The Lost Art of Home Cooking Restored, Kid Style

The Cooking, Learning and Eating event was an opportunity for parents to get their kids cooking. Back row, L - R: Doug Duda; Former White House executive pastry chef and Rutgers Alum Bill Yosses; Diana Rice and Orti Polak. Front row, L - R: President of ChopChop Kids Sally Sampson and junior chefs Ella and Sher. Photo by Roy Groething

The Cooking, Learning and Eating event was an opportunity for parents to get their kids cooking. Back row, L – R: Doug Duda; Former White House executive pastry chef and Rutgers Alum Bill Yosses; Diana Rice and Orti Polak. Front row, L – R: President of ChopChop Kids Sally Sampson and junior chefs Ella and Sher. Photo by Roy Groething

IFNH and ChopChop Magazine Host Former White House Chef in Cooking Demo for Kids

Give a kid a fishstick and he will eat for a day. Teach a kid how to cook and he will go home and show his parents. It is no secret that wrapped in the intricate problem of the rise in childhood obesity and obesity-related diseases, is the profile of food eaten at home. The bygone era of a household with a stay at home parent that prepared meals from scratch, transformed into busy working caregivers who rely on processed convenience and/or fast food to fill hungry bellies. Unfortunately, food on the run often contains more empty calories than nourishment, and the consequences of poor nutrition are reflected in the increasing rates of chronic disease.

The New Jersey Institute for Food, Nutrition and Health (IFNH), ChopChop Magazine and former White House pastry chef Bill Yosses, now the Director of the ChopChop Cooking Lab, are out to change that dynamic. With this common goal, IFNH and ChopChop in 2014 became partners in working to create healthy lifestyles at an early age, and in December, sponsored their first joint venture, hosting Yosses, a Rutgers alumnus (GSNB’78), for a hands-on evening for children and families teaching children about food and cooking, with a blend of science and fun. “Kids: Cooking, Learning and Eating” was held in Trayes Hall at the Douglass Campus Center. [Read more…]

More Snow Possible For the Shore This Weekend

Winter appears poised to become stormier in New Jersey… "I think it’s safe to say that there is a storm that’s looming for Saturday with the potential of delivering a plowable snow," said David A. Robinson, the New Jersey state climatologist… And it appears that this winter may more closely resemble last winter — the seventh snowiest on record in New Jersey- for a while, according to Robinson, a snow cover expert and geography professor at Rutgers University.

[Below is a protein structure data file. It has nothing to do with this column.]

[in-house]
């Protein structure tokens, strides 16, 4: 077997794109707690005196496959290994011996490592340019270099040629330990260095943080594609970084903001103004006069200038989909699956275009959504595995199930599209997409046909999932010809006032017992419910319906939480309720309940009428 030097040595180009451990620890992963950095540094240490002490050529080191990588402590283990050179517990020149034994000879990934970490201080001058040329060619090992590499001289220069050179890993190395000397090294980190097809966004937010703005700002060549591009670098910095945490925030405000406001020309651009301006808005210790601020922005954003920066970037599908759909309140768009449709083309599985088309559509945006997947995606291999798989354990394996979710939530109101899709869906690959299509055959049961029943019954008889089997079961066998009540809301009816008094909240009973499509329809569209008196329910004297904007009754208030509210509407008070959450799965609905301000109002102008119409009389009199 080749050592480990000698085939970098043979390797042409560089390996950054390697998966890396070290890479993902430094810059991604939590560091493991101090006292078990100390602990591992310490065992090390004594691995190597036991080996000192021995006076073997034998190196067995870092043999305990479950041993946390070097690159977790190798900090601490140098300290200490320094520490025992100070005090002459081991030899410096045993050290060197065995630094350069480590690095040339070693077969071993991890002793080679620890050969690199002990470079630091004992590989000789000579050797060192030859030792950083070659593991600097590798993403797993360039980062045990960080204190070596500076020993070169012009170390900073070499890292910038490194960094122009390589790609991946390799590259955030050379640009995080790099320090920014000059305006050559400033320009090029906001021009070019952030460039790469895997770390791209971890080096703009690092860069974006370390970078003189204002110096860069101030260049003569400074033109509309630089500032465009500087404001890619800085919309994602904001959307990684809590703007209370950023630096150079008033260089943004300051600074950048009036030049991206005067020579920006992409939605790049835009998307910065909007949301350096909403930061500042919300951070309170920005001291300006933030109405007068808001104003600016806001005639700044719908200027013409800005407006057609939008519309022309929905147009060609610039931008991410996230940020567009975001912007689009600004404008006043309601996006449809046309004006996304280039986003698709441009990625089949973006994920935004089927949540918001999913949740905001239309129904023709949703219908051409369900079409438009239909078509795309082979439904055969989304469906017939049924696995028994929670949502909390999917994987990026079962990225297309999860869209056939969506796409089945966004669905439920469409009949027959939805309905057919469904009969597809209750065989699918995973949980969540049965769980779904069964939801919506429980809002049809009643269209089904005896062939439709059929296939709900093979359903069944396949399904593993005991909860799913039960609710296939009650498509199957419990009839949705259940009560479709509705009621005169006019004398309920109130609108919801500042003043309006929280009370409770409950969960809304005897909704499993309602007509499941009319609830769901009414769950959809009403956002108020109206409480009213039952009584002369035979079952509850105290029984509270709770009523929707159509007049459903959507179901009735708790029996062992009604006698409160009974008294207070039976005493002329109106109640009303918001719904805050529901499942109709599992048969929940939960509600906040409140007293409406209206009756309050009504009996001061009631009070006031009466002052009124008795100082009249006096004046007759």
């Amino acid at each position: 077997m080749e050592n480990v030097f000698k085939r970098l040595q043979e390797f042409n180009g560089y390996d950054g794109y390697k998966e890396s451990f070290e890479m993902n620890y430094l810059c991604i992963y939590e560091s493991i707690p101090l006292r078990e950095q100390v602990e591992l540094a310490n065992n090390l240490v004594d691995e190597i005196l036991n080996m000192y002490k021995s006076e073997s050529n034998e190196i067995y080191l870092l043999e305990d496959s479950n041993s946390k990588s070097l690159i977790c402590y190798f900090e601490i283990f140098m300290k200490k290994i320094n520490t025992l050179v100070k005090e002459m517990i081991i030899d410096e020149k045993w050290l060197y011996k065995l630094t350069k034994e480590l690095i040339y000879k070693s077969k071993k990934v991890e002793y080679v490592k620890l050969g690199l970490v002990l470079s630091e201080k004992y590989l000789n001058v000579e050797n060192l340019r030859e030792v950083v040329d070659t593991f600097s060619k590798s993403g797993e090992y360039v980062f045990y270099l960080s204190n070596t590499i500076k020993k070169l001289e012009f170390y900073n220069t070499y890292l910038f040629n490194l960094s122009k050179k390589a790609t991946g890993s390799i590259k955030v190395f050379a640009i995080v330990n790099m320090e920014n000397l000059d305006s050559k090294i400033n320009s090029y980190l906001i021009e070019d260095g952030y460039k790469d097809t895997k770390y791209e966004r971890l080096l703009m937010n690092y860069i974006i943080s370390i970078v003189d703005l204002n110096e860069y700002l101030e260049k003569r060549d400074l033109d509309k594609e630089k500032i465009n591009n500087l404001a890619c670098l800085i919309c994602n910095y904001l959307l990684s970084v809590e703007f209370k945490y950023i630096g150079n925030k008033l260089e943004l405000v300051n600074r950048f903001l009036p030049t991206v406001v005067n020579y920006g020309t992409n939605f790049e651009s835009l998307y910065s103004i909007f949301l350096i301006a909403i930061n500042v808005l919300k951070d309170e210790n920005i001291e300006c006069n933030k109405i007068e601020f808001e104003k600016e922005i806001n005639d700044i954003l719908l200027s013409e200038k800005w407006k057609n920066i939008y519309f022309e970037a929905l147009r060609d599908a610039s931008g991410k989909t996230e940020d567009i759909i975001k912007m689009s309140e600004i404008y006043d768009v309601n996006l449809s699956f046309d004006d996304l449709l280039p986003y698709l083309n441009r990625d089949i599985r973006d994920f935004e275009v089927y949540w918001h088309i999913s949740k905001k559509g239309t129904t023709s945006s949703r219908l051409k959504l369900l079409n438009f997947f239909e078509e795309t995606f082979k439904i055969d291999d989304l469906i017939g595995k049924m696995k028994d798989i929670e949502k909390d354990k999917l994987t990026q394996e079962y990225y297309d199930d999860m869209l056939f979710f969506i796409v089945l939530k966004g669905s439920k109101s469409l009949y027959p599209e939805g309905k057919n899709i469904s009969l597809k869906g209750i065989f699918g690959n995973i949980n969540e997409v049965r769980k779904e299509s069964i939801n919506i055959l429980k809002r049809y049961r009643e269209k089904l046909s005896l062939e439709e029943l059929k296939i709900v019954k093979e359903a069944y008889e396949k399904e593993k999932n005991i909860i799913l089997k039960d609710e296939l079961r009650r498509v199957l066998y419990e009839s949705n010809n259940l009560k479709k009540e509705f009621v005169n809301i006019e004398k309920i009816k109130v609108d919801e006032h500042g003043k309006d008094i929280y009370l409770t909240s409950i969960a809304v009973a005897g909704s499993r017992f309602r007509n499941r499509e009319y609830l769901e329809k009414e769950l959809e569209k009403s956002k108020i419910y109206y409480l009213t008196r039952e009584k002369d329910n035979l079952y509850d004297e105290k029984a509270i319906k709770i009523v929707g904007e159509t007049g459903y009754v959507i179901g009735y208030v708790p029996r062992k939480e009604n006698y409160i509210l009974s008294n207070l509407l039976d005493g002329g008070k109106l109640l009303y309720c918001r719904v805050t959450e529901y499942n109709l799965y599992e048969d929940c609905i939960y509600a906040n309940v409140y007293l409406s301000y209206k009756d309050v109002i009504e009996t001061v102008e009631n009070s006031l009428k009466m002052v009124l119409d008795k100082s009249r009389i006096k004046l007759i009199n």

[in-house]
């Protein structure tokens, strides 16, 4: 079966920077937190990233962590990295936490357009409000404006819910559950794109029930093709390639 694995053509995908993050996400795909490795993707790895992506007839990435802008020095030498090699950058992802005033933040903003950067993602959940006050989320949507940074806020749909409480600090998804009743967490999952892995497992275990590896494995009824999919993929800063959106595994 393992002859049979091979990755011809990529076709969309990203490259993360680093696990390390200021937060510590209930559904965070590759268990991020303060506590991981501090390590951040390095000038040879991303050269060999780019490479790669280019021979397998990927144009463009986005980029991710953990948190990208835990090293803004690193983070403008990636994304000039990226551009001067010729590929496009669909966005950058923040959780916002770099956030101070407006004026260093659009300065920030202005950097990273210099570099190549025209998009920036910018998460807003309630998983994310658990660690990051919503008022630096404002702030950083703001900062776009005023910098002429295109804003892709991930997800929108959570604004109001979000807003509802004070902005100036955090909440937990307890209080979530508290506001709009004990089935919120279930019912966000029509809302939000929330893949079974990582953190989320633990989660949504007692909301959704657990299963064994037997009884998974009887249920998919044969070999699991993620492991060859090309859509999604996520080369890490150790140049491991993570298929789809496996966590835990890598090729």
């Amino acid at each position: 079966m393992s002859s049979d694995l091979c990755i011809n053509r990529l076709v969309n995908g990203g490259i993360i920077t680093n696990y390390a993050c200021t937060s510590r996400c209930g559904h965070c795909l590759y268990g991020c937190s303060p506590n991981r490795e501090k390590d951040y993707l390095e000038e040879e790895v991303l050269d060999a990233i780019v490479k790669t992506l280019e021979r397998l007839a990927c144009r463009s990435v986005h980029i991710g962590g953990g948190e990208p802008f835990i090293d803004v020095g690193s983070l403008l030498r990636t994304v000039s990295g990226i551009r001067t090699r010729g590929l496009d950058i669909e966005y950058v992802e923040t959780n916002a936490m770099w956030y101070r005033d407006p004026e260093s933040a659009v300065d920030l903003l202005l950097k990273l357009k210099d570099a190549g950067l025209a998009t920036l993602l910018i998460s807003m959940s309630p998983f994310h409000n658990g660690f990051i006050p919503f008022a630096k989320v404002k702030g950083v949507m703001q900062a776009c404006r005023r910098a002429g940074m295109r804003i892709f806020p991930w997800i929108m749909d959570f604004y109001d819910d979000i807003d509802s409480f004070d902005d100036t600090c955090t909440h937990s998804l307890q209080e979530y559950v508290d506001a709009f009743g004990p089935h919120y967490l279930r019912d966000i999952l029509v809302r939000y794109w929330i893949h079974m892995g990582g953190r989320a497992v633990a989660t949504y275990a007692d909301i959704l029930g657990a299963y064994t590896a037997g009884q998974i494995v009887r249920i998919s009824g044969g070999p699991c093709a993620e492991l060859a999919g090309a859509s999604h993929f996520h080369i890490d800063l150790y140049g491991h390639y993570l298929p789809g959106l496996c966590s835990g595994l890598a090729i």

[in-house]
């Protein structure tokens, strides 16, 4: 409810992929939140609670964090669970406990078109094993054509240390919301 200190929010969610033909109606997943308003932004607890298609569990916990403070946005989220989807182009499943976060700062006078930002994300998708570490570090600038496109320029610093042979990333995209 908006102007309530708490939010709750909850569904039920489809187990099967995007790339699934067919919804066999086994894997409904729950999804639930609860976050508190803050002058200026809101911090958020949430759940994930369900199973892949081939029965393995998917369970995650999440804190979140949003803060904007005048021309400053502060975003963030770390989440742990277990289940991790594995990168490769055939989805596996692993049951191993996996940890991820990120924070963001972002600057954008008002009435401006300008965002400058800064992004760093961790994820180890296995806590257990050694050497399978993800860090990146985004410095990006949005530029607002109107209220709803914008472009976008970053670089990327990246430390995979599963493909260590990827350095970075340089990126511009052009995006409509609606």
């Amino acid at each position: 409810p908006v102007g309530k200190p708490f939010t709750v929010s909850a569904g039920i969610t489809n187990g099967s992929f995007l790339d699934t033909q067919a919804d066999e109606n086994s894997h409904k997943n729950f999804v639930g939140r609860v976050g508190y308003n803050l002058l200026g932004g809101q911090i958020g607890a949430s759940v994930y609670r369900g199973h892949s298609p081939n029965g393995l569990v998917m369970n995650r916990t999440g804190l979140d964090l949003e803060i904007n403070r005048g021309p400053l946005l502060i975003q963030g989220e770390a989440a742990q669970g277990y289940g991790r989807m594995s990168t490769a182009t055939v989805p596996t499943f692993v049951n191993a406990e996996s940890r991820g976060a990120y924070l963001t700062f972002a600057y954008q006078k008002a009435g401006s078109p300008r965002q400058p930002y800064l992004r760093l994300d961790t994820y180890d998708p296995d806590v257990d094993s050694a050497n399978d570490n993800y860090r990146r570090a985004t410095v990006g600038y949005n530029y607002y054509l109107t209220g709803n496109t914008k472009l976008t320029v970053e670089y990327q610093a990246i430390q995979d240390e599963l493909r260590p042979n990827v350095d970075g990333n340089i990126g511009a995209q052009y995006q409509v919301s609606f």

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Red Knot Protection Could Take Toll on Oyster Industry, Beach Replenishment

A recent decision by the federal government to list a migratory shorebird as a threatened species could have implications beyond the Delaware Bay beaches where the birds come each spring to feed on horseshoe crab eggs.. While wild oyster harvesting began locally in the 1730s, using the tidal flats to grow them, a French method known as "rack-and-bag" is relatively new… "There are nine growers on the Delaware Bay, though one is not active, and they grow 1.5 million oysters a year," said Lisa Calvo, aquaculture program coordinator with New Jersey Sea Grant at Rutgers University.

Read the entire article at www.pressofatlanticcity.com »

Restoring the Manalapan Brook Watershed: An Introduction

This video is the first in a series describing the restoration efforts within the Manalapan Brook watershed. The Manalapan Brook is part of the Raritan River Basin in central New Jersey. This introduction begins with a description of urban watershed problems throughout New Jersey such as polluted stormwater runoff, urbanization, and flooding. It provides examples of how local partners are trying to overcome these problems within Manalapan Brook watershed. Solutions such as naturalizing detention basins, shoreline restoration and floating wetland islands are presented.

Developed for New Jersey municipalities, residents and schools, the video was funded by the New Jersey Department of Environmental Protection and project partners are Freehold Soil Conservation District, Monroe Township, Township of Manalapan, Rutgers Cooperative Extension of Middlesex County, Princeton Hydro, Middlesex County Parks and Recreation and Middlesex County Office of Planning.

Snow Could Slow Wednesday and Thursday Rush Hours

Drivers beware: The upcoming clipper snowstorm will impact the Wednesday afternoon commute, according to the National Weather Service. "It looks like it could be a two rush-hour event," said David A. Robinson, the New Jersey state climatologist. After the snow stops, "it could still leave roads pretty icy on Thursday morning." He speculated that "you could be talking about delayed (school) openings on Thursday, but it is going to get above freezing Thursday and that should clean things up."

Read the entire article at www.app.com »